There are a lot of divided opinions about which adaptation of Stephen King’s 1986 horror classic is better. The television miniseries from 1990 receives a tremendous amount of nostalgic love, particularly when it comes to the performance of Tim Curry as Pennywise the Dancing Clown. I’m here to tell you now, that series is not nearly as good as you remember. It doesn’t hold up, and the 2017 adaptation feels less like a remake and more like a genuine attempt to adapt King’s book again. The resulting film this time around is—well, it’s just an all-around better movie.
Let’s start where it’s most important: Pennywise himself. While Tim Curry’s turn at the character is charming, goofy, and (I suppose) iconic, he isn’t particularly scary. He feels more like an irritation than a threat, and it becomes impossible to find him scary, especially 27 years after the fact. You can put this down to “being from the 90’s” or “being a TV movie”, but that doesn’t change the fact that as horror movie monsters go, he’s not the most horrifying we’ve seen. Bill Skarsgård, on the other hand, gives a genuinely frightening turn as Pennywise. It feels like comparing two different characters from two different films, but we’re talking about a horror movie here, and the new Pennywise is a scarier monster. When we are introduced to him in the film, just the way he drools at Georgie is very unsettling, and sets a high bar.
The other place this movie shines is with the cast. Last year, Stranger Things established that kids can not only give excellent performances, but also be written as actual children instead of miniature adults. It was almost mandatory that IT (2017) meet the same mark or exceed it, if the movie was going to work at all—and it absolutely did. The characters making up the Losers Club are excellent, and include Stranger Things alum Finn Wolfhard as the oh-so-obnoxious Richie Tozier. You’ve also got stand-out performances from Jeremy Ray Taylor as Ben, Sophia Lillis as Beverly, and Jack Dylan Grazer as Eddie. The rest of the kids are great too; Jaeden Lieberher gives a surprisingly emotional performance as Bill, although it does come off a little cheesy in the writing. They manage to do excellent work with what they have, however, continuing to hold up the high bar for young actors moving forward.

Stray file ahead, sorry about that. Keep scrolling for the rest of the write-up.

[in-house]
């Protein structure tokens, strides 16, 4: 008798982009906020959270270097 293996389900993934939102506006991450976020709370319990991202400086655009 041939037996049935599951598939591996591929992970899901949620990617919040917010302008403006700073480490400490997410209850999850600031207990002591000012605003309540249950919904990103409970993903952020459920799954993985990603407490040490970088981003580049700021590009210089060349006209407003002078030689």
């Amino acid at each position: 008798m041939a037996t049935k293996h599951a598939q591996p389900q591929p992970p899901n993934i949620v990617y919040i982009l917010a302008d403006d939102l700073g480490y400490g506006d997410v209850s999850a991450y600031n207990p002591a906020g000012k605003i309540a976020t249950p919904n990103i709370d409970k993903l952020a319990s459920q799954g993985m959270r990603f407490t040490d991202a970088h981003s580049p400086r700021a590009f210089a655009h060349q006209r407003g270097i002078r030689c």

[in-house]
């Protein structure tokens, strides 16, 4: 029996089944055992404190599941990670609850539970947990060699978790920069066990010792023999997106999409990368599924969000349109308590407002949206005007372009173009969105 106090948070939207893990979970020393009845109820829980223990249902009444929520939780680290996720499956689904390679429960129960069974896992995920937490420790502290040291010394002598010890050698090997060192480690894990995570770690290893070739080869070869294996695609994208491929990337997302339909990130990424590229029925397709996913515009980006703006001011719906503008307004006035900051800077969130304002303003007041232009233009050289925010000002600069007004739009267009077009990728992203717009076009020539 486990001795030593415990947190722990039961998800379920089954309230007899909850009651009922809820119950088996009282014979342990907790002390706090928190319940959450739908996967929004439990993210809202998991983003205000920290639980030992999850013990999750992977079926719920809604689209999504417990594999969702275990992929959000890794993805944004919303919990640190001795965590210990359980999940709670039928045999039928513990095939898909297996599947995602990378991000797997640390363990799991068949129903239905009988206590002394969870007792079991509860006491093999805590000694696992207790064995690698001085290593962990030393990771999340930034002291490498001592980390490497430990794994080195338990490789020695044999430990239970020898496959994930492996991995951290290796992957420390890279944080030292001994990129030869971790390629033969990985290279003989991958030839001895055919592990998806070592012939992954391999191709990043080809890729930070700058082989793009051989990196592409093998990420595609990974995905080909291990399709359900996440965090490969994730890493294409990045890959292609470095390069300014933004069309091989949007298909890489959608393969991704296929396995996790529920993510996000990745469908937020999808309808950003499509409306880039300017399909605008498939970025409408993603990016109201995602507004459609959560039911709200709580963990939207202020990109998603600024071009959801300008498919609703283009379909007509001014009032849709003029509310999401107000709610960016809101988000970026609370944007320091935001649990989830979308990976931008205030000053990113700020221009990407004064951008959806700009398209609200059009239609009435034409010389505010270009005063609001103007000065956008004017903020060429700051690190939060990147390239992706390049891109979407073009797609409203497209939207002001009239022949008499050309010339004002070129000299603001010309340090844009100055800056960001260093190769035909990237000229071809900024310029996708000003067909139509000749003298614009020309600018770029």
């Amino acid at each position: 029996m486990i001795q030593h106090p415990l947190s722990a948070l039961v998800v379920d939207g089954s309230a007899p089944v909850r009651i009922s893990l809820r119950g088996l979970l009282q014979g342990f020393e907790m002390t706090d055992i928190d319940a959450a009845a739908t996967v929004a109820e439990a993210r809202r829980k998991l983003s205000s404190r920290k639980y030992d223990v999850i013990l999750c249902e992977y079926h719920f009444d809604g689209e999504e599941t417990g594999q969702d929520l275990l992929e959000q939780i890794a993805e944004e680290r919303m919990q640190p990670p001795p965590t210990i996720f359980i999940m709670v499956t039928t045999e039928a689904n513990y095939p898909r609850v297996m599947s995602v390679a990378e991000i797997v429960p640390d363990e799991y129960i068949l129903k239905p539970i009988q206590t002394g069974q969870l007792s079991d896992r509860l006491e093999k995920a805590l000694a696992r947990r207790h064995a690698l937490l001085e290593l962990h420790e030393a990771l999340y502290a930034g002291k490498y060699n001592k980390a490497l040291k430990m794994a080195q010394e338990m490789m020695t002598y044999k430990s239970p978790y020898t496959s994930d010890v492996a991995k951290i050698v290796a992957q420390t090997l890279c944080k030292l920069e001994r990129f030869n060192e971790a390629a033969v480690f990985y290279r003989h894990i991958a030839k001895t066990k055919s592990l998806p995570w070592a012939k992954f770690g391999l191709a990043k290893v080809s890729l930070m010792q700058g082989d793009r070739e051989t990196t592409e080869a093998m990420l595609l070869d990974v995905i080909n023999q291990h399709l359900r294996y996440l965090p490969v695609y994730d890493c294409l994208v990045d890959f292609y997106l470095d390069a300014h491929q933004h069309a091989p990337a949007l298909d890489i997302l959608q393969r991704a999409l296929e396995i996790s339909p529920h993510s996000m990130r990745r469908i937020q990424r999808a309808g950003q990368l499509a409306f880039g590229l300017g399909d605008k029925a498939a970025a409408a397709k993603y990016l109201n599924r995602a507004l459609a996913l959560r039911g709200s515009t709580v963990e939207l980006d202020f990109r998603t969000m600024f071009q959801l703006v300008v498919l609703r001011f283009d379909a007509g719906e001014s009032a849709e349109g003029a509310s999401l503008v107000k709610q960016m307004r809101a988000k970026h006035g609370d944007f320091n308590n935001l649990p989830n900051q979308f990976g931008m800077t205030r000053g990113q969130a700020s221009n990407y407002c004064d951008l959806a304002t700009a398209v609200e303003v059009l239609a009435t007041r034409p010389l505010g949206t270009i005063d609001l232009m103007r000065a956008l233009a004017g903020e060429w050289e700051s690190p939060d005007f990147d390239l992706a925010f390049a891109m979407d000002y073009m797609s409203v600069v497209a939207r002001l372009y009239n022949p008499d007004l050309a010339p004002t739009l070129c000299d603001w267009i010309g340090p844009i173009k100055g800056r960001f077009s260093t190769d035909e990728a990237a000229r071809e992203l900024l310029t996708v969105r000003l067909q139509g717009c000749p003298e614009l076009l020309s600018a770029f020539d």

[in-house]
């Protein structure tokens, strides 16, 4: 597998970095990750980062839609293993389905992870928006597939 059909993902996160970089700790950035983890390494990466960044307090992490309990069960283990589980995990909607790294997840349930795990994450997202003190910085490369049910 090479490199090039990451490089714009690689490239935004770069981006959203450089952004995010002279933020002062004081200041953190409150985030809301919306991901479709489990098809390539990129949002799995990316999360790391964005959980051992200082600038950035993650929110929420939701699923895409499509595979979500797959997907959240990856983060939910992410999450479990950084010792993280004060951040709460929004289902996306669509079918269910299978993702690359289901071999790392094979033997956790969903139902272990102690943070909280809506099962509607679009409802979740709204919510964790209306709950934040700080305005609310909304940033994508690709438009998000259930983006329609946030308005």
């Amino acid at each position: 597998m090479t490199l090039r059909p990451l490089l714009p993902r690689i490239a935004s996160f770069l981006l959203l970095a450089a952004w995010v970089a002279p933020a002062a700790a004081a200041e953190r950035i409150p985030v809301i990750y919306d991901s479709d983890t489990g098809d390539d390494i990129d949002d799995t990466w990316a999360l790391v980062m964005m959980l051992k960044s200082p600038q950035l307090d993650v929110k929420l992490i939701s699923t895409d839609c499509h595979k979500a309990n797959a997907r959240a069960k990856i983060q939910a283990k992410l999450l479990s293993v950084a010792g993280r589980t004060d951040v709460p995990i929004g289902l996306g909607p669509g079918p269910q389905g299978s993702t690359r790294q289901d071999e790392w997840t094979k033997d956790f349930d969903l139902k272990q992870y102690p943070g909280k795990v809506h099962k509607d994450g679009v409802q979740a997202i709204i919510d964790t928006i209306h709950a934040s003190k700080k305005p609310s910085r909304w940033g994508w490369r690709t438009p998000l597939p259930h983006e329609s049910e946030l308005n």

At the base of IT (2017), you’ve got an excellent monster movie. It’s clear that director Andy Muschietti and the writers (Chase Palmer, Cary Fukunaga, and Gary Dauberman) embraced the source material and the dark subject matter. Most movies, the original included, stay away from inflicting much gore or on-screen violence against children, but IT (2017) leans into it from the first moment. The scene setting everything in motion is one that also lets us know that Pennywise is a threat, and these kids are in serious danger. Where in the original, the shot cuts away from the goofy fangs of Pennywise to a small coffin, this one decides to go all in. Georgie finds himself missing an arm, and crawls desperately away from the storm drain before ultimately meeting his demise. The scene is grim, violent, and legitimately caught me by surprise. You don’t expect to see a child get a limb bitten off and cry as he tries to escape, but they did that, and it worked.
The other place that IT (2017) shines is how far they are willing to push the monster gags. A particular scene in a garage ends with a giant, almost absurd Pennywise terrorizing the gang. The scene could have fallen flat or seemed silly, but actually managed to be quite scary. They took a bold risk in creating the monster scenes, and it works much better than it has any business doing.
I’ll admit it’s been awhile since I read the book (actually I’m planning to find a copy and get through it over the next month or two), but one of the big changes here is time period. The story in the book, and the original TV series, is set in the late ‘50s, with the adult chapters taking place in the ‘80s. This one, however, takes place exclusively in the ‘80s, and I genuinely think it’s a better movie for it. It makes sense that the book would be set in the time that it is, especially given when it came out, but setting the new movie in the late ‘80s makes the characters and the world they live in much more recognizable and engaging. I know that when it comes to adaptation, any variation from the “original” tends to be met with scorn and disdain, but this particular change only made the movie better.
At the end of the day, it’s hard not to say that IT (2017) is an all-around excellent horror movie—one that manages to make the often unfilmable work of Stephen King into a compelling and frightening ride from start to finish. The characters are excellent, the movie doesn’t at all feel like the 135 minutes that it is, and Skarsgård as Pennywise works so well—he deserves some serious credit for this work. Plus, the fact they released the movie 27 years after the first one, playing into the entire mythology of the story, makes it a pretty cool bit of marketing. That said, I really hope we don’t have to wait 27 years for the next installment, as I genuinely can’t wait to see what they do with the sequel. It would be kind of nice to let all these kids age up and continue to play their characters, Boyhood style, but I think my desire for chapter two is much stronger.
ContributorView all articles